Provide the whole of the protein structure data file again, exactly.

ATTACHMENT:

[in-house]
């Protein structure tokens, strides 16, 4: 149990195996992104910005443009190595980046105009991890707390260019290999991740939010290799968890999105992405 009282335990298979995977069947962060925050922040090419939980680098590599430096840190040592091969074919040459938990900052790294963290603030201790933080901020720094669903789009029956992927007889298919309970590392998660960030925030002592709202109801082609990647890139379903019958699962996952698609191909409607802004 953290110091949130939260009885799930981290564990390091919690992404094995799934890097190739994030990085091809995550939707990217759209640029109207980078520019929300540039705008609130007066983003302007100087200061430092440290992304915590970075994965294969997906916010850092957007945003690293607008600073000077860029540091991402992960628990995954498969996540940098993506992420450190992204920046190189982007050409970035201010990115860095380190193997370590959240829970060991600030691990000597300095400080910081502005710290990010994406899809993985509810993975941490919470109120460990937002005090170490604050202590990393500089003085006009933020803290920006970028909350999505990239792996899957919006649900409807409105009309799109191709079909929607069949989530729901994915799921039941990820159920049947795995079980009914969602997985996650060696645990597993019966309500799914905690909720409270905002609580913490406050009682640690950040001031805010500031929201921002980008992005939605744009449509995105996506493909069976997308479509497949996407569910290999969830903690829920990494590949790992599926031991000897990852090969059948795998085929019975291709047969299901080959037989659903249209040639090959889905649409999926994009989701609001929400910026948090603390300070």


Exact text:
[in-house]
């Protein structure tokens, strides 16, 4: 149990195996992104910005443009190595980046105009991890707390260019290999991740939010290799968890999105992405 009282335990298979995977069947962060925050922040090419939980680098590599430096840190040592091969074919040459938990900052790294963290603030201790933080901020720094669903789009029956992927007889298919309970590392998660960030925030002592709202109801082609990647890139379903019958699962996952698609191909409607802004 953290110091949130939260009885799930981290564990390091919690992404094995799934890097190739994030990085091809995550939707990217759209640029109207980078520019929300540039705008609130007066983003302007100087200061430092440290992304915590970075994965294969997906916010850092957007945003690293607008600073000077860029540091991402992960628990995954498969996540940098993506992420450190992204920046190189982007050409970035201010990115860095380190193997370590959240829970060991600030691990000597300095400080910081502005710290990010994406899809993985509810993975941490919470109120460990937002005090170490604050202590990393500089003085006009933020803290920006970028909350999505990239792996899957919006649900409807409105009309799109191709079909929607069949989530729901994915799921039941990820159920049947795995079980009914969602997985996650060696645990597993019966309500799914905690909720409270905002609580913490406050009682640690950040001031805010500031929201921002980008992005939605744009449509995105996506493909069976997308479509497949996407569910290999969830903690829920990494590949790992599926031991000897990852090969059948795998085929019975291709047969299901080959037989659903249209040639090959889905649409999926994009989701609001929400910026948090603390300070």